Emily Post’s book Etiquette, published in 1920, is a 900-page index to the behaviour and social worries of Americans. The index within the book is itself an object overstuffed with wonders. Scholars of indexing – even those who publish studies in the journal The Indexer – have yet to analyse its depth. Here are some of the gems that await their scrutiny. These appear in the index of the 1942 edition.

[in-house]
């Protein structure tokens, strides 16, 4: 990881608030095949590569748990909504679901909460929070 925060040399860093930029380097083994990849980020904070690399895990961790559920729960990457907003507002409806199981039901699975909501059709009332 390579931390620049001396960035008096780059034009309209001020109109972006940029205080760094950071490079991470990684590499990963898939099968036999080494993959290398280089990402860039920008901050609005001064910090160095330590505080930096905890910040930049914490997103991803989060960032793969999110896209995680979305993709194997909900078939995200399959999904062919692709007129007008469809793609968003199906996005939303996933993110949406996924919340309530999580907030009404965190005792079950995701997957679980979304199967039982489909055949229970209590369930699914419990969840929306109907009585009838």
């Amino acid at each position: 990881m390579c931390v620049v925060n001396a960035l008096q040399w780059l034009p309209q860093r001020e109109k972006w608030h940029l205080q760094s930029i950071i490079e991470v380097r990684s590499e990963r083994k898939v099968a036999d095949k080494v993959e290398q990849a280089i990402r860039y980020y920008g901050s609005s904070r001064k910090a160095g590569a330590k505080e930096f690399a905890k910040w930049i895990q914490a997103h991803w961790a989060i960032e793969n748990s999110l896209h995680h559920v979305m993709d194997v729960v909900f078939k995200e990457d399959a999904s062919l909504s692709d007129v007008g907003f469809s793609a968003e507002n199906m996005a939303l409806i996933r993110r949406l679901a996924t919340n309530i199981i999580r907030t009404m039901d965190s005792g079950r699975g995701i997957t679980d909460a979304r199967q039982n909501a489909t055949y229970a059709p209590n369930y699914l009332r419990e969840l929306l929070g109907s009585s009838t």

That index is wide-ranging. It covers four of the five universal subjects (shoes and ships and sealing-wax, cabbages and kings) mentioned in Lewis Carroll’s poem The Walrus and the Carpenter:
- Royalty, addressing
- Sealing wax, use of Shipboard, social life on
- Shoes, use of shoe trees
There are, of course, the etiquette basics of the time, not so very different from those of today:
- Chic, limits of Experiments, when not to try
- Frankness, modern, between young people
- Horn blowing, unnecessary
- Ill breeding, an example of…
So begins this week’s Improbable Research column in The Guardian.